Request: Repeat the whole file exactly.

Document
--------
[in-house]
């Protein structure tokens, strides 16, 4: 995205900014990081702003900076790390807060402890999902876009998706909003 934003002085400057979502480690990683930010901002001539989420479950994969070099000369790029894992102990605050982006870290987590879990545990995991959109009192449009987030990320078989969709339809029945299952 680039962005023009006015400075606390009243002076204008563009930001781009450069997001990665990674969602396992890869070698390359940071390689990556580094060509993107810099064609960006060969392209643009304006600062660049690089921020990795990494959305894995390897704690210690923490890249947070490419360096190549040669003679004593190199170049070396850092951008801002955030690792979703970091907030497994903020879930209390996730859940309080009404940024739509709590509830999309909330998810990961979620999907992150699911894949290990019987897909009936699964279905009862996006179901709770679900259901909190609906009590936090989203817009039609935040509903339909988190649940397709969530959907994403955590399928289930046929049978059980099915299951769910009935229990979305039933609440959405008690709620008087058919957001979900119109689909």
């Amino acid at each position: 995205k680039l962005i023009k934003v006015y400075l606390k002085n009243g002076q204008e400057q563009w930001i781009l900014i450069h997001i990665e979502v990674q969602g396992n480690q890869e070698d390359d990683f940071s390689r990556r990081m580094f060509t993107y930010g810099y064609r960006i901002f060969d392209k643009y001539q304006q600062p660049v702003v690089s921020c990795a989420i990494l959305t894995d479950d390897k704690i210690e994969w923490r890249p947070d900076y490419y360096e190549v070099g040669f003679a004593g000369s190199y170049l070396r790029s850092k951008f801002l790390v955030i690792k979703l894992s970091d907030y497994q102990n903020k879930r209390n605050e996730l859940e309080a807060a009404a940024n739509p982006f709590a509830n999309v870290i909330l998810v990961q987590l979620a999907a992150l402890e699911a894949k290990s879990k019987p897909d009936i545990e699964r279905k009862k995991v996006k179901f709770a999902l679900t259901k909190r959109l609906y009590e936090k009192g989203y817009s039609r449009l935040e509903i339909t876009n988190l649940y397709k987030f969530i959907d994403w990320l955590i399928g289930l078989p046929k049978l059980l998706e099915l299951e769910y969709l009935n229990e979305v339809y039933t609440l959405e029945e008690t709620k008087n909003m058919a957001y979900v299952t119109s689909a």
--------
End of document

[in-house]
């Protein structure tokens, strides 16, 4: 995205900014990081702003900076790390807060402890999902876009998706909003 934003002085400057979502480690990683930010901002001539989420479950994969070099000369790029894992102990605050982006870290987590879990545990995991959109009192449009987030990320078989969709339809029945299952 680039962005023009006015400075606390009243002076204008563009930001781009450069997001990665990674969602396992890869070698390359940071390689990556580094060509993107810099064609960006060969392209643009304006600062660049690089921020990795990494959305894995390897704690210690923490890249947070490419360096190549040669003679004593190199170049070396850092951008801002955030690792979703970091907030497994903020879930209390996730859940309080009404940024739509709590509830999309909330998810990961979620999907992150699911894949290990019987897909009936699964279905009862996006179901709770679900259901909190609906009590936090989203817009039609935040509903339909988190649940397709969530959907994403955590399928289930046929049978059980099915299951769910009935229990979305039933609440959405008690709620008087058919957001979900119109689909």
């Amino acid at each position: 995205k680039l962005i023009k934003v006015y400075l606390k002085n009243g002076q204008e400057q563009w930001i781009l900014i450069h997001i990665e979502v990674q969602g396992n480690q890869e070698d390359d990683f940071s390689r990556r990081m580094f060509t993107y930010g810099y064609r960006i901002f060969d392209k643009y001539q304006q600062p660049v702003v690089s921020c990795a989420i990494l959305t894995d479950d390897k704690i210690e994969w923490r890249p947070d900076y490419y360096e190549v070099g040669f003679a004593g000369s190199y170049l070396r790029s850092k951008f801002l790390v955030i690792k979703l894992s970091d907030y497994q102990n903020k879930r209390n605050e996730l859940e309080a807060a009404a940024n739509p982006f709590a509830n999309v870290i909330l998810v990961q987590l979620a999907a992150l402890e699911a894949k290990s879990k019987p897909d009936i545990e699964r279905k009862k995991v996006k179901f709770a999902l679900t259901k909190r959109l609906y009590e936090k009192g989203y817009s039609r449009l935040e509903i339909t876009n988190l649940y397709k987030f969530i959907d994403w990320l955590i399928g289930l078989p046929k049978l059980l998706e099915l299951e769910y969709l009935n229990e979305v339809y039933t609440l959405e029945e008690t709620k008087n909003m058919a957001y979900v299952t119109s689909a």